Published on: April 5, 2013
My thanks this week to the folks at the Specialized Carriers & Rigging Association, which hosted me at its annual convention in Scottsdale, Arizona, for a talk about "The Big Picture: Essential Business Lessons from The Movies."
This is a group I'd never heard of before, but they're fascinating - essentially, they're the guys from Armageddon
, except that instead of drilling, they use cranes and rigs to lift stuff. Big stuff. Like cruise ships, submarines, bridge pilings. Like every business, the owners that make up this group are looking for ways to differentiate themselves and find a compelling narrative so they can better communicate with employees, business partners, clients and customers. And it continues to amaze and delight me the extent to which the message of "The Big Picture" cuts across so many industries.
Equally as exciting, at least to me, is the fact that "The Big Picture" continues to sell and people continue to enjoy its message. Along with MNB, it is just a great way to make a living.
I've said this before here, but if you have not watched "Justified" on FX, then you missing one of the best written, best-performed, most sophisticated TV shows being made today. And this week's season four finale was evidence that this show just gets better and better.
Based on a character created by the great Elmore Leonard, US Deputy Marshall Raylan Givens, who is sent back to Harlan County, Kentucky, as a kind of discipline after a questionable shooting of a Miami mobster; Givens is from Harlan, and his goal has been to escape his past.
Played by Timothy Olyphant with Gary Cooper-style cool and swagger, Givens essentially faced off with different major villains in each of the first three seasons, while simultaneously dealing with the relatives and friends who navigate either sides of the law. A major character in the series is Boyd Crowder, a childhood friend who walks on the dark side .... he is the flip side of Givens, and played as a kind of cool enigma by Walton Goggins.
In the just-concluded fourth seasons, there was no major criminal against whom Givens could battle. Rather, there were times when the episodes seemed a little meandering, but as the weeks went on, the writers, directors and producers slowly pulled on the threads, turning the series into a compelling and thoughtful meditation on choices, heritage and the difference between good and evil. Sometimes violent but never thoughtlessly so, "Justified" features some of the best dialogue on TV - which makes sense, since dialogue is what Elmore Leonard does best (though with a few exceptions, TV and the movies often have butchered adaptations of his work).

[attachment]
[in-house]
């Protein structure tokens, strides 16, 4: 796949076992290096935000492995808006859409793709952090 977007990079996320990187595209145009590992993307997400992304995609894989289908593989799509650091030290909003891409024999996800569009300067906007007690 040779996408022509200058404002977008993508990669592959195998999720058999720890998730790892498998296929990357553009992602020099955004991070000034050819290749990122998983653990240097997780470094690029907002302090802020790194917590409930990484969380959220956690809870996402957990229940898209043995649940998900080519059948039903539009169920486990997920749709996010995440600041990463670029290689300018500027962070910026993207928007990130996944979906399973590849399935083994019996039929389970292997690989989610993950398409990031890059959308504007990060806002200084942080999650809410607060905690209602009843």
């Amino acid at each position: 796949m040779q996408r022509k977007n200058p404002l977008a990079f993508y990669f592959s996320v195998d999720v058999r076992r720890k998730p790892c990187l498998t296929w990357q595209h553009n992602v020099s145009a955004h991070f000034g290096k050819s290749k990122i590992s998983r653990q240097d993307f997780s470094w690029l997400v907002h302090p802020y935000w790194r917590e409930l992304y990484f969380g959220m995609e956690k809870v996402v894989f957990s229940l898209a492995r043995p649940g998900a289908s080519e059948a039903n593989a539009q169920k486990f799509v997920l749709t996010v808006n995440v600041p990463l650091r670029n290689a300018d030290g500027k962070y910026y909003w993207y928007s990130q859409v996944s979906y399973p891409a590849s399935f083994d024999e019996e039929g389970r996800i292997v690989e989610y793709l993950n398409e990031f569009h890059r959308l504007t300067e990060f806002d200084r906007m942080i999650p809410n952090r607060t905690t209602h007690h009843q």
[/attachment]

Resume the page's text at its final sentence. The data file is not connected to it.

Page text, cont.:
"Justified" is available on iTunes, Netflix and from Amazon ... and if you have not seen it, you need to rent or buy the first four seasons and catch up. Season five is on the way.
- the new Tina Fey-Paul Rudd romantic comedy - the other night, and came away with mixed emotions. On the upside, I'd never seen a movie before about the cutthroat world of the college admissions process, and I thought that the notion of forcing an admissions officer (Fey) who didn't think of applicants as flesh and blood people to consider the consequences of her decisions was a smart one.
But the path they chose - having her evaluate and influence the application of a young man who may be the child she gave up 18 years before after having him out of wedlock - to illustrate her dawning awareness doesn't entirely work. Fey is good, and Rudd - as a high school teacher mentoring the young man - is a good match for her. For me, the movie felt stylistically a lot like About A Boy
, which was co-directed by Paul Weitz, who also directed Admission
, but it does not blend the comedy and drama as well. Admission
is diverting, but it could have been much better.
I have no idea if you watch "The Voice" or not. I'm a total addict, though I'll concede I am a little chagrined to be hooked on the show. It is literally the only bit of "reality television" I like, and I think it is because "The Voice" is essentially a positive experience. Many of these shows delight in demeaning the participants and catering to the lowest common denominator, but "The Voice" is about mentoring, encouraging, and celebrating talent.
And here's what has really caught me by surprise in the current season...
Two of the judges - Usher and Shakira - are new, joining Adam Levine and Blake Shelton. I'm going to be honest here - I sort of knew the name Shakira, but I don't think I've ever heard her sing nor have I ever seen her perform. But based just on the first few episodes on which she appears as a judge, I have a total crush on this woman - she is funny, charming, sweet and gorgeous. I can't wait to see how she does as a mentor to the singers on her team, and I hope she remains a fixture on "The Voice."
Two wines to recommend to you this week....
• the 2011 Willamette Valley Vineyards Dry Rose, which was absolutely wonderful the other night when I served it with steamers.
• the 2006 Captain's Reserve Cabernet Sauvignon, rich and mouth-filling, and perfect with filet mignon.
That's it for this week. Have a great weekend, and I'll see you Monday.